The war between England and France gave a huge kick-start to the development of the square timber trade in Canada. Soon, other uses were found for the smooth straight-grained wood of the majestic White Pine.

Not surprisingly, house builders and furniture makers in England began to prize this resource, which they suddenly found to be plentiful. Many an English house, built during the nineteenth century, has a pine panelled library built with wood from the forests of Canada.

A giant pine, suitable for the square timber trade was often as much as 140 feet tall, and at six feet above the ground, had a trunk measuring six feet in diameter. The lower limbs of these giants die back as the tree grows, leaving a full grown tree with no branches for sixty five feet up the trunk — producing distinctively clear, beautiful, mottled pine boards.

In the nineteenth century, timber limits were clear cut. Nowadays, select, furniture grade wood is limited in supply. Often, only a single mature tree finds its way to the sawmill. The lumber from the knot-free timber is prized by cabinetmakers everywhere.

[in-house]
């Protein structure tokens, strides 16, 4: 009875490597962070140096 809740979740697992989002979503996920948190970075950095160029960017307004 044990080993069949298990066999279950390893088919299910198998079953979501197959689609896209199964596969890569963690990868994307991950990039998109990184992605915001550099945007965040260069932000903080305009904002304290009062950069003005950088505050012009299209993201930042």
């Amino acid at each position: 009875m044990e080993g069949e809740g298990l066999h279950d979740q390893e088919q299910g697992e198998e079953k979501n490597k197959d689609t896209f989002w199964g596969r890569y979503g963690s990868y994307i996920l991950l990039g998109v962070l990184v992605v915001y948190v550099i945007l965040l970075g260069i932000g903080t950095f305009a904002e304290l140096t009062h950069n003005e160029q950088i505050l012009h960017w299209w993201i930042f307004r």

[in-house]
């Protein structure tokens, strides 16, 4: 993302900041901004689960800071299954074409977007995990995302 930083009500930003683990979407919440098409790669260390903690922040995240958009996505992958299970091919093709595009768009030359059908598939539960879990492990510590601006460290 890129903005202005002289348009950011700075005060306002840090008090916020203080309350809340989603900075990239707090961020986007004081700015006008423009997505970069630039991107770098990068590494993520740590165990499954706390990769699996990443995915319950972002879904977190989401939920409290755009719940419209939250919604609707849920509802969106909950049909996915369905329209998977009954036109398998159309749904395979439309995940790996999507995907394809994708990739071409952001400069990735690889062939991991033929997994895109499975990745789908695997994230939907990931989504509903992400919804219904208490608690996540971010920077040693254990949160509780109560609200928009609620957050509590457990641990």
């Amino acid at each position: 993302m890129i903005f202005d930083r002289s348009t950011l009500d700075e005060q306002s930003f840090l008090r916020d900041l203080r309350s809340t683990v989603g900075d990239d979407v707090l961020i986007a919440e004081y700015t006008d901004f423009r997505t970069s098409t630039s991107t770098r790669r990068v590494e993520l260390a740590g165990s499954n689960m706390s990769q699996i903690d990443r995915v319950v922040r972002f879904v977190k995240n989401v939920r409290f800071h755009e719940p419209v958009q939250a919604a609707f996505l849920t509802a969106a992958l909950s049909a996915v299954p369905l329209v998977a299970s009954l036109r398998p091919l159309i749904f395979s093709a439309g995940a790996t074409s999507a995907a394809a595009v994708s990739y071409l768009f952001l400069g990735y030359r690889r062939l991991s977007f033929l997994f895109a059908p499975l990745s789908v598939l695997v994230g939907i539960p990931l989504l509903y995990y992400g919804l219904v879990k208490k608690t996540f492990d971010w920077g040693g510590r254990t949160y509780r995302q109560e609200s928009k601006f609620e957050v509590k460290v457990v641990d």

Any growth in trunk girth, after the limbs have fallen off, is free of knots. This knot free wood is straight grained, easy to work, and has a particularly delightful characteristic; the resins in the wood give a wonderfully warm tone to furniture as it ages.

Soon, lumber was being sawn into boards 3" thick and shipped to England in loads called 'deals'. Deals were measured by the cubic foot to determine the quantity of sawn boards in a bundle. Hence the phrase "What's the deal?".